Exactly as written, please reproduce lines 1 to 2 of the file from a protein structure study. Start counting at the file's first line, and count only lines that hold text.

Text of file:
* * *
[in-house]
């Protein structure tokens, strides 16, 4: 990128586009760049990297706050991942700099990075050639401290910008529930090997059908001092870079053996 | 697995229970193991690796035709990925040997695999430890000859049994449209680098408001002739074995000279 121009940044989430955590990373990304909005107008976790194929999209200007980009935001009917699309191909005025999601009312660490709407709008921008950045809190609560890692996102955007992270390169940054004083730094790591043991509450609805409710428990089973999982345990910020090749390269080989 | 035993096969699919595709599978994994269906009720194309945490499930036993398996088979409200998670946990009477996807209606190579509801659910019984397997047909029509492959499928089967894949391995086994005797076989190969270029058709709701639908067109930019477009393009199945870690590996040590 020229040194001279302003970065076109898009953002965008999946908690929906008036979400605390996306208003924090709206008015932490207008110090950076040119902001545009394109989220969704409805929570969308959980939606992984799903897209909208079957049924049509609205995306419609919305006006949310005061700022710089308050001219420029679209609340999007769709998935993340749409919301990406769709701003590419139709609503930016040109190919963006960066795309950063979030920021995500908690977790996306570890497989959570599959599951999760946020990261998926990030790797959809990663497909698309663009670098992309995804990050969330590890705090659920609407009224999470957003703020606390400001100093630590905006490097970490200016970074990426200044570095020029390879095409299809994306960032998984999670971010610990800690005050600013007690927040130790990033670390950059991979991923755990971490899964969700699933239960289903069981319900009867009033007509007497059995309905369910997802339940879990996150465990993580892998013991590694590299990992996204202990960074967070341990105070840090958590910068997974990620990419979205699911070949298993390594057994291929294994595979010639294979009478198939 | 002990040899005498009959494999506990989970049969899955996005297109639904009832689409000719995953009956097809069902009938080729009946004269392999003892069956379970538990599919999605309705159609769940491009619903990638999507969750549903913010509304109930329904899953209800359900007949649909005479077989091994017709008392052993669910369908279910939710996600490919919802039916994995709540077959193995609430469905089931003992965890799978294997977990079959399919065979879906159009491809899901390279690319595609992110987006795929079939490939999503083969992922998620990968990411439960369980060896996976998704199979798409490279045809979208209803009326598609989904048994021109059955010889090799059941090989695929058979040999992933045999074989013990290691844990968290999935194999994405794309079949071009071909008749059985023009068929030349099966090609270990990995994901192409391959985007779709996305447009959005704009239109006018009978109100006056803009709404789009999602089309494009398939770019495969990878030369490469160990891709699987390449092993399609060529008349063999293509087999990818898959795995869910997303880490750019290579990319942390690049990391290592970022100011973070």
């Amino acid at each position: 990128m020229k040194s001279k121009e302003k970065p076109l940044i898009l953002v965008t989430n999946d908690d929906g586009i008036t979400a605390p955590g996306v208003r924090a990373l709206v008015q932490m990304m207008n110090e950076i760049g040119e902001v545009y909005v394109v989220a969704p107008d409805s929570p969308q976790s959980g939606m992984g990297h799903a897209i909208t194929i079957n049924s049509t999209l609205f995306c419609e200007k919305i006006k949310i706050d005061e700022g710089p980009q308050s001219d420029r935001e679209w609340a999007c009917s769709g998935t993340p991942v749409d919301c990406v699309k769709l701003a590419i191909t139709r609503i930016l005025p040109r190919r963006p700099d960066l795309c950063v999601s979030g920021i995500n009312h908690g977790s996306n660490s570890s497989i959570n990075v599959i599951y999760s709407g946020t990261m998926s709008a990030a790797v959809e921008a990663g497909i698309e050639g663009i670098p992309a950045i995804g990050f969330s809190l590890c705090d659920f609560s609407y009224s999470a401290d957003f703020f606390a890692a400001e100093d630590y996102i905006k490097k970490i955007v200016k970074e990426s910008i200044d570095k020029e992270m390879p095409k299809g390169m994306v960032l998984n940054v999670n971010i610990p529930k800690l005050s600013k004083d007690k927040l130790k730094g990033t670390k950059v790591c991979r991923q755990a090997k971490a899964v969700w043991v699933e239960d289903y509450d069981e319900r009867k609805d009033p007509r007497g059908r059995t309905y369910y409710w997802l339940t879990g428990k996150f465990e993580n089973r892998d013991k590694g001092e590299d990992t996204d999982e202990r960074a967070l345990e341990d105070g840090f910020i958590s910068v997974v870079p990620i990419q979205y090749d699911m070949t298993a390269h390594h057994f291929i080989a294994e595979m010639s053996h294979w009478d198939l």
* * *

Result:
[in-house]
């Protein structure tokens, strides 16, 4: 990128586009760049990297706050991942700099990075050639401290910008529930090997059908001092870079053996 | 697995229970193991690796035709990925040997695999430890000859049994449209680098408001002739074995000279 121009940044989430955590990373990304909005107008976790194929999209200007980009935001009917699309191909005025999601009312660490709407709008921008950045809190609560890692996102955007992270390169940054004083730094790591043991509450609805409710428990089973999982345990910020090749390269080989 | 035993096969699919595709599978994994269906009720194309945490499930036993398996088979409200998670946990009477996807209606190579509801659910019984397997047909029509492959499928089967894949391995086994005797076989190969270029058709709701639908067109930019477009393009199945870690590996040590 020229040194001279302003970065076109898009953002965008999946908690929906008036979400605390996306208003924090709206008015932490207008110090950076040119902001545009394109989220969704409805929570969308959980939606992984799903897209909208079957049924049509609205995306419609919305006006949310005061700022710089308050001219420029679209609340999007769709998935993340749409919301990406769709701003590419139709609503930016040109190919963006960066795309950063979030920021995500908690977790996306570890497989959570599959599951999760946020990261998926990030790797959809990663497909698309663009670098992309995804990050969330590890705090659920609407009224999470957003703020606390400001100093630590905006490097970490200016970074990426200044570095020029390879095409299809994306960032998984999670971010610990800690005050600013007690927040130790990033670390950059991979991923755990971490899964969700699933239960289903069981319900009867009033007509007497059995309905369910997802339940879990996150465990993580892998013991590694590299990992996204202990960074967070341990105070840090958590910068997974990620990419979205699911070949298993390594057994291929294994595979010639294979009478198939 | 002990040899005498009959494999506990989970049969899955996005297109639904009832689409000719995953009956097809069902009938080729009946004269392999003892069956379970538990599919999605309705159609769940491009619903990638999507969750549903913010509304109930329904899953209800359900007949649909005479077989091994017709008392052993669910369908279910939710996600490919919802039916994995709540077959193995609430469905089931003992965890799978294997977990079959399919065979879906159009491809899901390279690319595609992110987006795929079939490939999503083969992922998620990968990411439960369980060896996976998704199979798409490279045809979208209803009326598609989904048994021109059955010889090799059941090989695929058979040999992933045999074989013990290691844990968290999935194999994405794309079949071009071909008749059985023009068929030349099966090609270990990995994901192409391959985007779709996305447009959005704009239109006018009978109100006056803009709404789009999602089309494009398939770019495969990878030369490469160990891709699987390449092993399609060529008349063999293509087999990818898959795995869910997303880490750019290579990319942390690049990391290592970022100011973070």